In the most basic iteration, put everything in a large stock pot and add enough water so that the ingredients are covered with at least 2" overhead.

Bring the liquid to an active simmer -- not a boil -- and then reduce the heat to low for at least 3 hours and up to 48 if you're looking for a super rich and flavorful broth.

You'll need to check the liquid level every now and then and add water so that the ingredients remain submerged.

An easy extra step to guarantee a very flavorful broth is to pre-roast the beef cuts in the oven at 400°F for 30-60 minutes.

How to Make Beef Consommé

To make beef consommé, combine in a stock pot lean ground beef, mirepoix (the French term for a chopped combination of carrots, celery and onion), herbs or spices of choice (but keep it simple since consommé is all about the beef flavor) and whipped egg whites.

Then to this mixture slowly add and throughly combine a strong beef broth that has been chilled and skimmed of any solidified fat.

Over medium-low heat bring the pot to a gentle simmer -- NEVER boil. A raft of the solid ingredients will form as simmering begins.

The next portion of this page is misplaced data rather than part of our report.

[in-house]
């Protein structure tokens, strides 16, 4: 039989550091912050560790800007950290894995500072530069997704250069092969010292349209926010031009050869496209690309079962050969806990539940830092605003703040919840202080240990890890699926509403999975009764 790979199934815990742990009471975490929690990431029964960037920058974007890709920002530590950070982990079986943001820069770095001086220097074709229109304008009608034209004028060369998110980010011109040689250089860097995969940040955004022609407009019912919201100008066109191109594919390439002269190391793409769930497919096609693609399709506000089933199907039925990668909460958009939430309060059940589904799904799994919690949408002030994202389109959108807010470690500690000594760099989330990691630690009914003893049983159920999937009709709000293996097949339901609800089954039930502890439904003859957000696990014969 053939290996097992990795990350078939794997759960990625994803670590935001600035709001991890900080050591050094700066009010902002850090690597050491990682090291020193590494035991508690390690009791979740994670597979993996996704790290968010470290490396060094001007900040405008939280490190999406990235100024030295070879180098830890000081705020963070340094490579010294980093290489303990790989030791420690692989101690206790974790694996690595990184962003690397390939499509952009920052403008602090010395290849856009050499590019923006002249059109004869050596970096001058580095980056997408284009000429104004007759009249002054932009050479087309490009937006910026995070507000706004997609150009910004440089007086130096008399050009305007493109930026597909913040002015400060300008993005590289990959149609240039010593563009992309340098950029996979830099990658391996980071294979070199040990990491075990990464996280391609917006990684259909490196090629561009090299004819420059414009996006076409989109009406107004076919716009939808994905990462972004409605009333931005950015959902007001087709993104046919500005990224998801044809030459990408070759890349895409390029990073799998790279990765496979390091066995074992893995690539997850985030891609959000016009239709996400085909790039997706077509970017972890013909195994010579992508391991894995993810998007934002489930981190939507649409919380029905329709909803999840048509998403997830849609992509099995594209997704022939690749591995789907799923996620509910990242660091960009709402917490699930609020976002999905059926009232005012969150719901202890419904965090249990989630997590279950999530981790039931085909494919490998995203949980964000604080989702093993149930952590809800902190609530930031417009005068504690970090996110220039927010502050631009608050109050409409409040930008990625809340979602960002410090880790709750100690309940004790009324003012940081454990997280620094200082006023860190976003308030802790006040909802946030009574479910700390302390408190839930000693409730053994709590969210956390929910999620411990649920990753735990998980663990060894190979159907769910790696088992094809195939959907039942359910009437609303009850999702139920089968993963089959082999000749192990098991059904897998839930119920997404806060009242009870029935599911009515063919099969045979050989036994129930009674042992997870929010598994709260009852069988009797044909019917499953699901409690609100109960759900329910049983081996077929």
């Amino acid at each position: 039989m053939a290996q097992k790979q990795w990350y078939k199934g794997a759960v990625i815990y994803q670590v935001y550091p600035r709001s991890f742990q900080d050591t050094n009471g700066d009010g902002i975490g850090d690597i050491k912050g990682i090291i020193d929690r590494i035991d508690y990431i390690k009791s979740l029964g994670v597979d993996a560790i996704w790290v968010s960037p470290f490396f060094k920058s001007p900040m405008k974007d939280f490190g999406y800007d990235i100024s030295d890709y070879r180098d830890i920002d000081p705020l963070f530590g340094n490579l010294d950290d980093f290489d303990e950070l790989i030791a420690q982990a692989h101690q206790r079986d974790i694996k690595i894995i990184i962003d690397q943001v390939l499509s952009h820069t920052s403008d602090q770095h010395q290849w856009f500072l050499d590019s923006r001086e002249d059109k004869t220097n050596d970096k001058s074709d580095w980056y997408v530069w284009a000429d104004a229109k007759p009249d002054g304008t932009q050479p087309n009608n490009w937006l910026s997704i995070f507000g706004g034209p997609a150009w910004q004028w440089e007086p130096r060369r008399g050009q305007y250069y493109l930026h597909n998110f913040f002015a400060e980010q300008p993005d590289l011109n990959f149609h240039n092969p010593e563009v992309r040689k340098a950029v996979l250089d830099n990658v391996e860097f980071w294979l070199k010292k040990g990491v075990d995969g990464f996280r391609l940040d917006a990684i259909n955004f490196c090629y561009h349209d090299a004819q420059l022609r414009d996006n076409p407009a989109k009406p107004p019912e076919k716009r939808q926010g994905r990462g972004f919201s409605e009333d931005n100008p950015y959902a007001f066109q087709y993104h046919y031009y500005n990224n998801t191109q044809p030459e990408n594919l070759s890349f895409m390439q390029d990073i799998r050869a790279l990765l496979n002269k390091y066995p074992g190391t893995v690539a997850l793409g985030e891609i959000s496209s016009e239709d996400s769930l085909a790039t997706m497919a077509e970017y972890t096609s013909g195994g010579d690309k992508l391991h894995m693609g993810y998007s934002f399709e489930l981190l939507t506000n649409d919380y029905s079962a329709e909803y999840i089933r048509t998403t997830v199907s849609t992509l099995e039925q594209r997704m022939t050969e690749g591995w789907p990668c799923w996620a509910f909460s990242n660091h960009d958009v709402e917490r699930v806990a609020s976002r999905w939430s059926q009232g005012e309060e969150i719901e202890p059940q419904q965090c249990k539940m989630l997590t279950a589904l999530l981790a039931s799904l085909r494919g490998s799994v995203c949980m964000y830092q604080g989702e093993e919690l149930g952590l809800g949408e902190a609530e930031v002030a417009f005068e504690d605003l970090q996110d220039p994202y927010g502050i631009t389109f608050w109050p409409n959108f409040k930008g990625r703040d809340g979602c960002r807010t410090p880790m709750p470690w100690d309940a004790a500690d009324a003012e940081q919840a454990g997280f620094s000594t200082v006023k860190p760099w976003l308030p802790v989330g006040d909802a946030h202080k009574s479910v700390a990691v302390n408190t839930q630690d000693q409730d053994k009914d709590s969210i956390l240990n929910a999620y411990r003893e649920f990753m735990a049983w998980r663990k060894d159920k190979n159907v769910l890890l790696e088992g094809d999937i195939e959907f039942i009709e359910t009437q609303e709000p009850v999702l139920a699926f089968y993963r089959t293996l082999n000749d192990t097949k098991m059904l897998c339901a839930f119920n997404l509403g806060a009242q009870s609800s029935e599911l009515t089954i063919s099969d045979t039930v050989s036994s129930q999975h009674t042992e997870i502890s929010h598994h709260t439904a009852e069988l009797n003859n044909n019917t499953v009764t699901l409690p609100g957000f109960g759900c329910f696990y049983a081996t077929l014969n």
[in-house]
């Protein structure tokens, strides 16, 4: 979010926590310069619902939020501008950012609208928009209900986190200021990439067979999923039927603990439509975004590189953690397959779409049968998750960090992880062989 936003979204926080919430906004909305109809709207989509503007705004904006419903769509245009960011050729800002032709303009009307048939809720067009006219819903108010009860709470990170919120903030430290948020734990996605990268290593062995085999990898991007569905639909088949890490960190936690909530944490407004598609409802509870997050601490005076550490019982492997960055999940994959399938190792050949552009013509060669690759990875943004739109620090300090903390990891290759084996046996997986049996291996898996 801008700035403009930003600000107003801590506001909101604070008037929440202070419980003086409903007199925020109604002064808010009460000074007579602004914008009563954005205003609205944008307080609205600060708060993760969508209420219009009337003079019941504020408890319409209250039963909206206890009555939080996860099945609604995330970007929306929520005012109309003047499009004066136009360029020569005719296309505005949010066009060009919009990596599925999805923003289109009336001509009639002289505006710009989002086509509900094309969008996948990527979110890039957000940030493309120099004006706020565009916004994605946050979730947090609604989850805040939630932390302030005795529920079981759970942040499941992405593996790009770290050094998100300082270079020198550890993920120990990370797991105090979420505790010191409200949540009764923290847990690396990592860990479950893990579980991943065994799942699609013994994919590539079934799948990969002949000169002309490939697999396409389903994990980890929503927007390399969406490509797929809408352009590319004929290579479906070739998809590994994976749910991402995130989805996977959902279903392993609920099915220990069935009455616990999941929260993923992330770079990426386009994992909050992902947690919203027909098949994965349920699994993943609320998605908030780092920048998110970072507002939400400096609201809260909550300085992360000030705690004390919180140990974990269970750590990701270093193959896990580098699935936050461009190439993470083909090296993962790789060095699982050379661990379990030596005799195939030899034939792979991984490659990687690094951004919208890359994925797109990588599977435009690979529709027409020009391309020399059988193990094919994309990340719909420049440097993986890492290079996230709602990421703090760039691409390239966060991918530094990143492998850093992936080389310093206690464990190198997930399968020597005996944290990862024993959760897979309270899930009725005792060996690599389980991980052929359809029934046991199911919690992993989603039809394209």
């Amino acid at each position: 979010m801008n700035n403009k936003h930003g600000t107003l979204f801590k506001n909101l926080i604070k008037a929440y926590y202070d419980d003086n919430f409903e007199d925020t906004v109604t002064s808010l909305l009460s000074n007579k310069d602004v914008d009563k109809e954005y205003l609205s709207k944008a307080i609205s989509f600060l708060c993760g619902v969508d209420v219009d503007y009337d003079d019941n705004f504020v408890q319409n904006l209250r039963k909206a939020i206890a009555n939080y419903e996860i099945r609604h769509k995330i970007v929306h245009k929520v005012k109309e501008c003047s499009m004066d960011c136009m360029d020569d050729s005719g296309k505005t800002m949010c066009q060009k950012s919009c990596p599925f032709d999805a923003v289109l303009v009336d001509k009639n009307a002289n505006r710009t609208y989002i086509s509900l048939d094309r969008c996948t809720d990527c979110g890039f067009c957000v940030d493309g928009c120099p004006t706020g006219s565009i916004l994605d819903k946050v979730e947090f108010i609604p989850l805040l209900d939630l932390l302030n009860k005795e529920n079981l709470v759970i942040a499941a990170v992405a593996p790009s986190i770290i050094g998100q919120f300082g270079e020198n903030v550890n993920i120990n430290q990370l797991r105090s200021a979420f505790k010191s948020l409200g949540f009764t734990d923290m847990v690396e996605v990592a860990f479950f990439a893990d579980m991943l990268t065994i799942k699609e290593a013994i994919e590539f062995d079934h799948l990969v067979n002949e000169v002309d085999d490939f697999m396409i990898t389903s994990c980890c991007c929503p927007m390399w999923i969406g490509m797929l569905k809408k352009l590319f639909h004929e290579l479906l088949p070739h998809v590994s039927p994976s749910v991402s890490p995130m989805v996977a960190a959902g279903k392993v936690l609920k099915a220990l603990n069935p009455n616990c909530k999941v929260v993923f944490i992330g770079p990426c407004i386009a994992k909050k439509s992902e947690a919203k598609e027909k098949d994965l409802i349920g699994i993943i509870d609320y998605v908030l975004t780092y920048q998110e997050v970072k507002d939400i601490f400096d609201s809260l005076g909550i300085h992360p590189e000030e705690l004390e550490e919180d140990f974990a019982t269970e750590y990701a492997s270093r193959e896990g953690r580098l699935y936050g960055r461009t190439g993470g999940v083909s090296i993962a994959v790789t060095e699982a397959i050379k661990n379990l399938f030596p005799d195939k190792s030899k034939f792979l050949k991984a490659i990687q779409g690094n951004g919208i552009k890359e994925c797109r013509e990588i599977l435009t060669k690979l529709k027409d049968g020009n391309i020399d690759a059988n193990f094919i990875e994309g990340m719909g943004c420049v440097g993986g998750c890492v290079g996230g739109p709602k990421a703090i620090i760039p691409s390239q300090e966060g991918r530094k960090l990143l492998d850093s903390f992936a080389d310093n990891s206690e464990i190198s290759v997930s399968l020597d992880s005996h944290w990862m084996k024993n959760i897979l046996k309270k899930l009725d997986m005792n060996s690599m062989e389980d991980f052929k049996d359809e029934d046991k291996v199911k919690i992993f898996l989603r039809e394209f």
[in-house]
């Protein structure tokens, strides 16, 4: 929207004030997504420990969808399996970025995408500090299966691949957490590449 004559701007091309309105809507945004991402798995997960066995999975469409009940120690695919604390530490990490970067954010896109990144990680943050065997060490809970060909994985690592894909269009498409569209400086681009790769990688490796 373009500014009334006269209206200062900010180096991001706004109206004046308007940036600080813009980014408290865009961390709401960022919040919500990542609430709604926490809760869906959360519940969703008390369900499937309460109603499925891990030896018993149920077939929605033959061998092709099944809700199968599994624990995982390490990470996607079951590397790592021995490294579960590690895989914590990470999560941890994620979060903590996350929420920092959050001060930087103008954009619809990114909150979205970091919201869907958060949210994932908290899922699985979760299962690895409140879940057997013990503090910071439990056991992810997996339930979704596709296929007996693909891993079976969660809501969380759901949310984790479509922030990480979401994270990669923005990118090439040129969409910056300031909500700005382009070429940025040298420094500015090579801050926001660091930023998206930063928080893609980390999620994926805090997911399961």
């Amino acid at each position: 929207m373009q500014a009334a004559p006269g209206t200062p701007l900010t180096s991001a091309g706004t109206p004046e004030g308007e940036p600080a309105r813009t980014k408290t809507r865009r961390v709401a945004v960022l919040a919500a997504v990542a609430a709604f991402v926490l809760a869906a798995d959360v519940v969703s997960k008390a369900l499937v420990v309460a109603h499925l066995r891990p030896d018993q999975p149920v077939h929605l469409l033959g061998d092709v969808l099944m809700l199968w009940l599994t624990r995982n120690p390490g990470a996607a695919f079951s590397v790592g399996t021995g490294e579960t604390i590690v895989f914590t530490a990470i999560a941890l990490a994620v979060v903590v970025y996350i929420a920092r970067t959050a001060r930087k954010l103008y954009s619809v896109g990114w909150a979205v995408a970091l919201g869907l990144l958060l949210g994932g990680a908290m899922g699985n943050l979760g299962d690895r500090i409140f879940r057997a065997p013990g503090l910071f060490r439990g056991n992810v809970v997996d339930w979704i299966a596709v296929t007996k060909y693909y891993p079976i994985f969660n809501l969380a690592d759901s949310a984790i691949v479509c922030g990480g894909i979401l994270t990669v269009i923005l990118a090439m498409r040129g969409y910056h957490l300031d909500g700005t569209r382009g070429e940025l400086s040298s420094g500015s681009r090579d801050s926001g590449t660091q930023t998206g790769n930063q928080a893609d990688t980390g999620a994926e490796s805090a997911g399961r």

Do not disturb it. Turn the heat to low and let it cook this way for 60-90 minutes.

When done, strain through cheese cloth. The result should be a perfectly clear, deep brown and fragrant consommé.

It can be simply garnished with a sprinkle of chopped green herb such as chive or parsley.


Though beef broth and beef consommé stake claim to different kitchen and meal functions, their relationship is strong.

After all, we can sum it up like-so: think of beef broth is the parent to consommé, and consommé is the slightly complicated child. 

Once you've acquired the wise handle on beef broth, you can tackle the involved process of raising beef consommé.

Thanks for reading,


About the author, Sarah Cioffoletti

Sarah hails from Western North Carolina where her loves of outdoor recreation, gastronomy and agriculture all find a strong sense of place. She has special knowledge in wine and the spirit class of amaro, both of which she's most assuredly daydreaming of drinking on a cloudless day at red tin bistro table somewhere in Italy.